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Author Topic: Compositionally Challanged  (Read 26705 times)
Rob C
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« Reply #40 on: August 27, 2013, 03:58:52 AM »
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Let me preface the below by saying that I don't intend this post as a direct reference to, or attack upon the original photograph posted here, more as an observation on the nature of much photography, its worth and what it seems to mean to different people.


And with all due respect, this image holds no interest.   Why not take one low res shot of something compelling?



That ¡s the problem with so much in the world of photographic images: too many elephants crowding the rooms.

Folks get blinded by the cost of their gear; by the manipulation facilities available and their competence in using them; others can no longer see the wood for the trees and despair of finding nirvana. Well forget it: there is no photographic nirvana. The best you can hope for is to find the occasional cracking great image, perhaps render it successfully and find somebody else somewhere who actually likes it so much that they let you know.

Someone mentioned the success measurement inherent in the bucks photography puts on the table. Yes, to an extent that’s true, especially in a really professional situation, where you win a commission in the face of the always stiff competition for it, where the buying is mostly done by people with a lot of experience in the medium and with a lot of practice in making calls and decisions on matters such as style etc.

I’m not so sure that you can extrapolate that to include the example of what the ‘public’ is buying or ignoring. Going by the evidence of my own eyes and ears, that usually comes down to the lowest common denominator in all things. If you make your purchasing decisions on whether you or your uncle can produce the same thing as the ‘artist’ is selling, whether an image matches or clashes with your curtains, then that is something very else to a professional judgement.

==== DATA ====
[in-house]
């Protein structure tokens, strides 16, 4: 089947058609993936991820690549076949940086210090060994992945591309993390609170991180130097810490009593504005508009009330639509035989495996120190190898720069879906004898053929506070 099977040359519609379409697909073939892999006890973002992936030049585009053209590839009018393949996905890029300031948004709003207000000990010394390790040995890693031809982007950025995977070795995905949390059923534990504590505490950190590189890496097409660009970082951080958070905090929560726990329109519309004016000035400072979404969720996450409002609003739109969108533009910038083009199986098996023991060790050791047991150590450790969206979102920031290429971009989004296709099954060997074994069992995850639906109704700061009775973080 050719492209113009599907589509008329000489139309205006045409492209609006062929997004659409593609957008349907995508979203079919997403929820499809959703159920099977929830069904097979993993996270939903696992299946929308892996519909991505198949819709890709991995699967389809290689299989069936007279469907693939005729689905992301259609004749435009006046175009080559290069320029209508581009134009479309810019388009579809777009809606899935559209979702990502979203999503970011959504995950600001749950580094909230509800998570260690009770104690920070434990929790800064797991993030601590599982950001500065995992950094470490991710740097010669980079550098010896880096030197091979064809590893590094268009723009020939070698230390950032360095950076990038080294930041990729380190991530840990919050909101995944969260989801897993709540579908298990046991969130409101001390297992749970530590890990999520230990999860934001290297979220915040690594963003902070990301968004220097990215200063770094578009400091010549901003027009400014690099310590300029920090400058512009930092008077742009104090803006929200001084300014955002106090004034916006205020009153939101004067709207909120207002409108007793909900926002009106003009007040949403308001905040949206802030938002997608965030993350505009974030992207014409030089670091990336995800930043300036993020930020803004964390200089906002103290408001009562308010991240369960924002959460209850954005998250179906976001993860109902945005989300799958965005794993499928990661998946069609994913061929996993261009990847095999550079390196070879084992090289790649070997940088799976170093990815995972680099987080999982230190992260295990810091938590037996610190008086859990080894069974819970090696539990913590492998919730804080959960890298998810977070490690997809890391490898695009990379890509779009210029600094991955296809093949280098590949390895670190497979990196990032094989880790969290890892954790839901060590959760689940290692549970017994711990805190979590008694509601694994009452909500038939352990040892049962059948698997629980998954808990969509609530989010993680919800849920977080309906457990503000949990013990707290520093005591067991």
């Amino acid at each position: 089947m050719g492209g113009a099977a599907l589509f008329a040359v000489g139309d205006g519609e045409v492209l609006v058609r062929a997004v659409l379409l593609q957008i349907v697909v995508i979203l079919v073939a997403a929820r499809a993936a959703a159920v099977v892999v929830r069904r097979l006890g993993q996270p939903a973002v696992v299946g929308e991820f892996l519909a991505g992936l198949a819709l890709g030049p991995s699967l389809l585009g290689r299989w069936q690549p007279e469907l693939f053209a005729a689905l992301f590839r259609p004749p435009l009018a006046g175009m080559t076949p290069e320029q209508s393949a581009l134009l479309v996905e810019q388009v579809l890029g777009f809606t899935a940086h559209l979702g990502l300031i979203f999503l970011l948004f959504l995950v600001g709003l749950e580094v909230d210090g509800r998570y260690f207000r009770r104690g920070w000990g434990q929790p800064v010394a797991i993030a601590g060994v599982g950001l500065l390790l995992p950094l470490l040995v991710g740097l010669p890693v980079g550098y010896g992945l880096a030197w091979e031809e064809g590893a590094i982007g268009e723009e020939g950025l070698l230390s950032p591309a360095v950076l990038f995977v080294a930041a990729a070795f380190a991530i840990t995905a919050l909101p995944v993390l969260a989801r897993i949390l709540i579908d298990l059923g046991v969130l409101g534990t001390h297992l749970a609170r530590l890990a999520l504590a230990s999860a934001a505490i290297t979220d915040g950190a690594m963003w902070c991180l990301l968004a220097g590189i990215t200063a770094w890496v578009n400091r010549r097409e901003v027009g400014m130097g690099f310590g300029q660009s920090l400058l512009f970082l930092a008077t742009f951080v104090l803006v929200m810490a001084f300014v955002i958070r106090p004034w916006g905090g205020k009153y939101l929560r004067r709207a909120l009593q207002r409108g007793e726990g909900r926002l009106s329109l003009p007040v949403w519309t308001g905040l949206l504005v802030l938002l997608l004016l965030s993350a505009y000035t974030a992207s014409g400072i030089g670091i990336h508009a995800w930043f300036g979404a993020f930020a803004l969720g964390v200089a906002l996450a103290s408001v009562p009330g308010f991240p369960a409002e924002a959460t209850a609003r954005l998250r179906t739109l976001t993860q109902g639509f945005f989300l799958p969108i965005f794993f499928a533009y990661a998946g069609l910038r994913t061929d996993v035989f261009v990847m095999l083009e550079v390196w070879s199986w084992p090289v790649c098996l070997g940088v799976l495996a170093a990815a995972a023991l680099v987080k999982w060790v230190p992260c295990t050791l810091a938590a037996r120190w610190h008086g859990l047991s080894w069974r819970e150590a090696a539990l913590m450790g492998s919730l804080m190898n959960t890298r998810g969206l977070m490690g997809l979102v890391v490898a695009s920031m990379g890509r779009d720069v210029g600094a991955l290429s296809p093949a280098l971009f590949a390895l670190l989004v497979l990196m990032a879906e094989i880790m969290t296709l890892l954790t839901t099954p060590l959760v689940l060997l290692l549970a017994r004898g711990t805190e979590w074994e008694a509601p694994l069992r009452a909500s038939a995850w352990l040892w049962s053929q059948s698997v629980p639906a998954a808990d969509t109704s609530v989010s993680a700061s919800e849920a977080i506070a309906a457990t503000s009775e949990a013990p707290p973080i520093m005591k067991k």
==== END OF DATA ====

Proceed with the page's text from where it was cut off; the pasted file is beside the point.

During my years as a Tony Stone contributor, as a sideline to girl pix, I tried to interest them in graphic travel stuff from the trips: you know – bold colours against pale backgrounds, one mule working an otherwise empty field; a bent road sign on a curve at the edge of a huge drop to the sea below; that single tree on the brow of a field of corn - stuff that had some visual drama or dynamic. They told me that they understood perfectly well what I was on about, but that there was simply no market for that kind of thing other than in postcards, and that brought in negligible return. Travel meant the standard ‘classic’ shot of the same church, palace or ruin. And Stone was very successful – became Getty’s take-off platform. They understood the world’s buying preferences and the precise horses for which courses.

In the end, if the thing is hobby, then why on Earth not forget about the latest and greatest equipment, about spending your kids’ inheritance (or your next car!) on some exotica that won’t make you any better a photographer but certainly much the poorer?